A view of The Pond. In the distance, you can see the towers of Columbus Circle.
At the top of the pond was the gorgeous Gapstow Bridge.
Isn't it like something out of a L.M. Montgomery book?
My next stop was the Zoo where I saw...
The next animal of note was outside the zoo in the form of the statue of Balto, an "Alaskan Malmute who braved fierce Arctic weather to deliver a badly needed antitoxin that save a community from a diptheria epidemic." Not exactly sure what it's doing in Central Park, but the kids seem to like it.
Then I walked over to the Conservatory Water. It was fun to see children and their families sailing toy boats across the water.
To the west of the Conservatory Water was a statue of Hans Christian Anderson.
The statue is a recent addition to the park. It is dedicated to the children who lost parents in 9/11. I have to admit, I got a little choked up just looking at it. (Note the duckling at HCA's feet.)
As I left the statue, I passed a little girl who ran up to two of her friends and gasped, "You guys, Alice is in the park!" She wasn't talking about a pop star; she was referring to the giant Alice in Wonderland statue close by.
You can just make out Alice, the Mad Hatter and the March Hare underneath the pile of kids. What the attraction was to sit on this statue, I can't say, but look at them!
This description from the Central Park's website really says it all about Cleopatra's Needle:
Perhaps the strangest monument in Central Park is the 71 foot, 244 ton Obelisk, or 'Cleopatra’s Needle.' Easily the oldest man made object in the park, it is located in what is now a secluded bower directly behind the Metropolitan Museum of Art. The Obelisk was originally erected in Heliopolis around 1500 BC and was moved to Alexandria around 12 B.C. by Rome’s Augustus Caesar. There it remained until 1879 when it was shipped to the United States as a gift of the Khedive of Egypt, who offered it to the U.S. as a token of good faith to help stimulate economic relations between the two countries. Or it was swiped by William H. Vanderbilt against the wishes of the Egyptians. It depends on who you ask.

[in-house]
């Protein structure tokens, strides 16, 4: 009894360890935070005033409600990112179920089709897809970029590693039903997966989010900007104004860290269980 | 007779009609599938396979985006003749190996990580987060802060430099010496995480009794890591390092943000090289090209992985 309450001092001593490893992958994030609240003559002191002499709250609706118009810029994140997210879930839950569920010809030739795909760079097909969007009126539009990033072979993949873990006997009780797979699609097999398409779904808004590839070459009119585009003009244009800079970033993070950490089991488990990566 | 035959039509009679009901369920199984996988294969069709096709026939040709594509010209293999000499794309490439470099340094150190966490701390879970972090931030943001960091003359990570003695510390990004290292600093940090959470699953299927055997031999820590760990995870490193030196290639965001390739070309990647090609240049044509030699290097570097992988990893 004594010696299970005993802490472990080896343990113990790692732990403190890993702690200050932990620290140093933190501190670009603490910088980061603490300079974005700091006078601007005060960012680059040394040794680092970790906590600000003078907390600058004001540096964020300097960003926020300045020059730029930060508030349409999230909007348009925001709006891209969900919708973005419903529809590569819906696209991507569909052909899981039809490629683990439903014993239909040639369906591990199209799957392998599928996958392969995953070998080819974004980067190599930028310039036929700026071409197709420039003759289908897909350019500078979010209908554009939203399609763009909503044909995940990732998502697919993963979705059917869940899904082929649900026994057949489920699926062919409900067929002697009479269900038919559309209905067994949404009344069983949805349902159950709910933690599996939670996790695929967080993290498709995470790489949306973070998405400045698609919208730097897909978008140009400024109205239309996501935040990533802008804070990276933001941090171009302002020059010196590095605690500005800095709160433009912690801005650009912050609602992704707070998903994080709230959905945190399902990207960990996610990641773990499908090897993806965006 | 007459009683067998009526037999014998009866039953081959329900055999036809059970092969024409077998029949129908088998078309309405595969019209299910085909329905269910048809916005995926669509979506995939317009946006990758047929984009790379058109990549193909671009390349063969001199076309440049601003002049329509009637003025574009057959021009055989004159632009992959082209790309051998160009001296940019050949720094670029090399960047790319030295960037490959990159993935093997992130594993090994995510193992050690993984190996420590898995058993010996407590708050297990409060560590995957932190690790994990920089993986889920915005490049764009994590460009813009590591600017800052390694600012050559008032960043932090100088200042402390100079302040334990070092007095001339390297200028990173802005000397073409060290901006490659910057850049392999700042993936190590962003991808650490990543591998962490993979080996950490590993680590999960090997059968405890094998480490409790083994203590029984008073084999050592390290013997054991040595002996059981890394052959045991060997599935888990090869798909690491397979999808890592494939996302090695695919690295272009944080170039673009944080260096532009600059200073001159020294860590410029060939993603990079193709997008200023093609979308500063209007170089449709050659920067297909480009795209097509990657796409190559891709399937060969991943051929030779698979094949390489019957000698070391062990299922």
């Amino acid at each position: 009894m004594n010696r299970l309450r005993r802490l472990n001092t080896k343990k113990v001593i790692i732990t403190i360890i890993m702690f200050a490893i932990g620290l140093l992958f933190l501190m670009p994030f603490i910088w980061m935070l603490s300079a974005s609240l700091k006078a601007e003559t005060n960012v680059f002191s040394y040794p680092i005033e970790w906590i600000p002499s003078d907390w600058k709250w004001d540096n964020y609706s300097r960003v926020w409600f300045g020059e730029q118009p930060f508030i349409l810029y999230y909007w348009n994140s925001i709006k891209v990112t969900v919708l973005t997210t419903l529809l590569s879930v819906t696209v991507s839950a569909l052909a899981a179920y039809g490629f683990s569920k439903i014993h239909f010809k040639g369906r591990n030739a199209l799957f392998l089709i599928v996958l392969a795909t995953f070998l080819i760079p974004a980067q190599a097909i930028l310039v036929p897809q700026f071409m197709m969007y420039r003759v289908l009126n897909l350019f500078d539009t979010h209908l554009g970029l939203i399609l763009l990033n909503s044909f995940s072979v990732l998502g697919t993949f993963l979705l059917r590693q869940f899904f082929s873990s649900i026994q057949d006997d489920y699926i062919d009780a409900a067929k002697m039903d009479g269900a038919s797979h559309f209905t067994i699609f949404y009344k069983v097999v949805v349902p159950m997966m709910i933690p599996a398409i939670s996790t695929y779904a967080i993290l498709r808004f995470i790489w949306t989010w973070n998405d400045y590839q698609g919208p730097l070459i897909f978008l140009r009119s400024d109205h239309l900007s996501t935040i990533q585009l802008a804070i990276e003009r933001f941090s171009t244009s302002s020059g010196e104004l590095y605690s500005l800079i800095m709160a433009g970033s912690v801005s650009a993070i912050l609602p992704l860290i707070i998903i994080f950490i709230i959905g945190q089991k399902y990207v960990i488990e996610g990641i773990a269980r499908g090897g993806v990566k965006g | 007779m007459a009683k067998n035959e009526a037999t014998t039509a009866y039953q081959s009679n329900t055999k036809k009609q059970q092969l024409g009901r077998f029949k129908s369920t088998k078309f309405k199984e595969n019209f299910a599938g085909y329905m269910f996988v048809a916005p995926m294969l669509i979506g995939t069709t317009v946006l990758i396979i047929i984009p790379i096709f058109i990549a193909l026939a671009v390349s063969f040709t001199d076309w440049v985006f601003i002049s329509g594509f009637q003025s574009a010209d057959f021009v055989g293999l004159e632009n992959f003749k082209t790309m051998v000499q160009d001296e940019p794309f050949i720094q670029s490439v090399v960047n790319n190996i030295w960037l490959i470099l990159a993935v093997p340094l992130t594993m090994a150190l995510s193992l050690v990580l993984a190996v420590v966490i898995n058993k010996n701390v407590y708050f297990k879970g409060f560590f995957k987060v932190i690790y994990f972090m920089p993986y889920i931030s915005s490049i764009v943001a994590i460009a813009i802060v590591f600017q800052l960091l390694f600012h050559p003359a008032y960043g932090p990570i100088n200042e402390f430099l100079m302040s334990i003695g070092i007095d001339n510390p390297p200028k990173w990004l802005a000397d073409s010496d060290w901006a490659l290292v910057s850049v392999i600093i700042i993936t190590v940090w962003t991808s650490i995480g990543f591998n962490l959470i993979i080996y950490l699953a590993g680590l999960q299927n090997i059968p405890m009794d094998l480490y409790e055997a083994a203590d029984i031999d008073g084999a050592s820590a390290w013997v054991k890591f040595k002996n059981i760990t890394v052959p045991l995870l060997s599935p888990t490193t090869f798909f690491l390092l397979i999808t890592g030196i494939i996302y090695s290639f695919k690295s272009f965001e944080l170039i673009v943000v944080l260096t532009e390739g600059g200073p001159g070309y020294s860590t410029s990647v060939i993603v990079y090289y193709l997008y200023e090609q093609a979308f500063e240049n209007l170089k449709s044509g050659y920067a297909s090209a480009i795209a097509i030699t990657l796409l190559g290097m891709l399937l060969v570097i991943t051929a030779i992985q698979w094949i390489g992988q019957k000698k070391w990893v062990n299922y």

After I passed Cleopatra's Needle, I walked over to the great lawn--probably the best place in the city for a picnic.
Once I had spent a few relaxing minutes on the lawn, I headed over to Belvedere Castle. (Sing it with me, "Streaks on the china...")
Lovely day for a row...
I climbed to the top of the castle. There is all kinds of meteorological equipment up there. In fact, if you are listening to the weather and you hear "It's (blank) degrees in New York City" this is where they are taking the reading from. There are also some really amazing views of the Delacorte Theatre (home of Shakespeare in the Park) and the Great Lawn up there.
The next stop on my Central Park adventure was Bow Bridge. Even if you've never set foot in Central Park, you probably recognize Bow Bridge. It's one of the most photographed and filmed locations in the park. It's also one of the most romantic places in the city.
Two love birds on the bridge...
My final stop that day was probably my favorite spot in all of Central Park: Bethesda Fountain.
Close up on the Angel of the Waters
At the top of the steps on Bethesda Terrace there were dozens of hula hoops on the ground and kids, and a few adults, who had picked them up and were hula hooping just for the fun of it. You gotta love New York.
I had allotted 3 hours to take this tour of Central Park, and that wasn't nearly enough time. I had to skedaddle out of there so as not to be late meeting a friend. I was sore from walking (again), but really happy I'd finally explored this magnificent place. It wasn't until later that I realized I completely missed the carousel. I guess that's further proof that you really can't experience everything this park has to offer in one trip.